Dr. Rob Dunn of North Carolina State University and colleagues at the University of Colorado said the team wanted to learn what variables influence the microbial ecosystems in homes, and the biggest variable it has found so far is dog ownership.
"We can tell whether you own a dog based on the bacteria we find on your television screen or pillow case," Dunn said in a statement. "For example, there are bacteria normally found in soil that are 700 times more common in dog-owning households than in those without dogs."
These microbial differences may be important. For example, it's known women who have a dog when pregnant are less likely to have children with allergies. While there's no known causal link between the presence of a dog and the absence of allergies, it has been hypothesized that the difference is related to the women's exposure to a wider variety of microbes, said Dunn, the study's co-author.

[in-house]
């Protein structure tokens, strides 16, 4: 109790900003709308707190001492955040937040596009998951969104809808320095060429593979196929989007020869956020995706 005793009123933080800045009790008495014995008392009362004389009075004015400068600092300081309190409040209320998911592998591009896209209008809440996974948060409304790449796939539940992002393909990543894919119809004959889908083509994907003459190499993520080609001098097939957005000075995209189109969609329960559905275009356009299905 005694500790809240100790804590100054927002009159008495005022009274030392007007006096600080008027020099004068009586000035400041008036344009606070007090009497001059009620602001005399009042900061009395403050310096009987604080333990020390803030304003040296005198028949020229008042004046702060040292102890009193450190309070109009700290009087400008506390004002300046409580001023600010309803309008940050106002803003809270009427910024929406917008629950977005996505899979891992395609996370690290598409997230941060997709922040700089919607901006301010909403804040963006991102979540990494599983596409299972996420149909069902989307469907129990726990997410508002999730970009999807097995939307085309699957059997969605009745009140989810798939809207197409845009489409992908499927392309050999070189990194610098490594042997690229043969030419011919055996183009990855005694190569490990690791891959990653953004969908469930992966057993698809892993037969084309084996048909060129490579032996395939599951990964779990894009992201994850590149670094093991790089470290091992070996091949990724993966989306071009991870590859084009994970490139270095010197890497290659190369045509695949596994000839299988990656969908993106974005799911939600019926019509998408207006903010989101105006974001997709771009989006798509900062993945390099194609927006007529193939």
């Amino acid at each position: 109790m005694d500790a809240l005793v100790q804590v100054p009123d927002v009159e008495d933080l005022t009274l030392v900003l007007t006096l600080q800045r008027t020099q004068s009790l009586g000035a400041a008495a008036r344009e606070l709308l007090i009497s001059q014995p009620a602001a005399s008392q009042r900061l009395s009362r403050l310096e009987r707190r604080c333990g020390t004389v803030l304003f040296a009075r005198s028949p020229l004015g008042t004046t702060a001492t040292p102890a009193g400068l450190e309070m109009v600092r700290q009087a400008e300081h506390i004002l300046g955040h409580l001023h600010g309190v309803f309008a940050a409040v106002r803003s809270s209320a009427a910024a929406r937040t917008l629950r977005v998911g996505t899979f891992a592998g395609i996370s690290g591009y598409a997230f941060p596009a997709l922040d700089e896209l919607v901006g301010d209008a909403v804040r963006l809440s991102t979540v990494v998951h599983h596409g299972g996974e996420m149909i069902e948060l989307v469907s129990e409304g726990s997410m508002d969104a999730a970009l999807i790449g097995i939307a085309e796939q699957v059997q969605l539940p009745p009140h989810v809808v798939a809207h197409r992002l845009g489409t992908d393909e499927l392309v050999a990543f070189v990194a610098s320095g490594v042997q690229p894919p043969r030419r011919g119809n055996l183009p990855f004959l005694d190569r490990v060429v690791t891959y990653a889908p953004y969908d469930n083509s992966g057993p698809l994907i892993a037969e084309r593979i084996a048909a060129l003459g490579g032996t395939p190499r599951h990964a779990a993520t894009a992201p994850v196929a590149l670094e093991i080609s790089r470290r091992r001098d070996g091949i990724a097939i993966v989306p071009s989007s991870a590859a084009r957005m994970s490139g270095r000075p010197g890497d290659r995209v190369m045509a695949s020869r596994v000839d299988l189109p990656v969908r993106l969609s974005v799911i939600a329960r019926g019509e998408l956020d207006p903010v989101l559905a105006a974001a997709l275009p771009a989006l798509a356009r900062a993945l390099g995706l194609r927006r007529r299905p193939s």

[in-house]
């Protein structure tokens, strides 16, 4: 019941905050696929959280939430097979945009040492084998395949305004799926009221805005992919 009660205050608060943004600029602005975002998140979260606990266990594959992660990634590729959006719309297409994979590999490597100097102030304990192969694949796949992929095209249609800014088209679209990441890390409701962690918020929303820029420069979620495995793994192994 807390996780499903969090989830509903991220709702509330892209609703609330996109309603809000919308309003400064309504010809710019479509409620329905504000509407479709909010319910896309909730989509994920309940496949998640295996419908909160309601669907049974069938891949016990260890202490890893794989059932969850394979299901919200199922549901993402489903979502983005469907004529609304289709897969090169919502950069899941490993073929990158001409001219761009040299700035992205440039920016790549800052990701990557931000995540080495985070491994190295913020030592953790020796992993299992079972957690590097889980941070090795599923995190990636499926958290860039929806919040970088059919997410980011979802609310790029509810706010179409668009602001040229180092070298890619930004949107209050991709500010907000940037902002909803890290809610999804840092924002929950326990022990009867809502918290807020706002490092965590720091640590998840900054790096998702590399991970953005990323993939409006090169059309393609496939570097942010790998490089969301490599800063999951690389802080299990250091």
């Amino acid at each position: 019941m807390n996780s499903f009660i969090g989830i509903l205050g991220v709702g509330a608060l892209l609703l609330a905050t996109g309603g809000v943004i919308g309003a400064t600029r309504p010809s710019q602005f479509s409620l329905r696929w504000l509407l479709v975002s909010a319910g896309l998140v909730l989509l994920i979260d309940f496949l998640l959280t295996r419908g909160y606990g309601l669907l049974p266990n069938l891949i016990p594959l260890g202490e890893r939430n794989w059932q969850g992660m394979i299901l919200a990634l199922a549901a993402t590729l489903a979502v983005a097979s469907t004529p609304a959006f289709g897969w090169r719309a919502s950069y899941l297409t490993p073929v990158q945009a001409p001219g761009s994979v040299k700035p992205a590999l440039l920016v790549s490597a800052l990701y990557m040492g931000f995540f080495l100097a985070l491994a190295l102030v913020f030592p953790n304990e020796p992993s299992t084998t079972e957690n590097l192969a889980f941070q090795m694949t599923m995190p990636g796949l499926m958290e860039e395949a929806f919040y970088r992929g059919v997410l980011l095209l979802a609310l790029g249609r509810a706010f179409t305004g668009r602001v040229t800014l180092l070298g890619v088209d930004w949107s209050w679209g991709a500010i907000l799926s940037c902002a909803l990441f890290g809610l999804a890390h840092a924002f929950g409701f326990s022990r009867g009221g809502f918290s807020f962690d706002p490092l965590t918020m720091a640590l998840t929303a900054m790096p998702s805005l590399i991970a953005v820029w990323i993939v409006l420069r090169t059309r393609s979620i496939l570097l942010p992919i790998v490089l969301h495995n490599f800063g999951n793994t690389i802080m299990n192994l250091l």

However, to this point there had been little data on what the differences in microbial populations might be. While this study doesn't demonstrate a causal link, it sheds more light on the subject, showing that dogs have a major influence on which microbes are found in people's homes.
The study, published in Plos One, found 7,726 phylotypes, or kinds, of bacteria in homes and each of the locations sampled harbored its own unique collection of bacteria. For example, the types of bacteria found in refrigerators, on kitchen counters and on cutting boards tended to be similar because they were primarily linked to food, while the bacteria on doorknobs, pillow cases and toilet seats were also fairly similar and came from humans.
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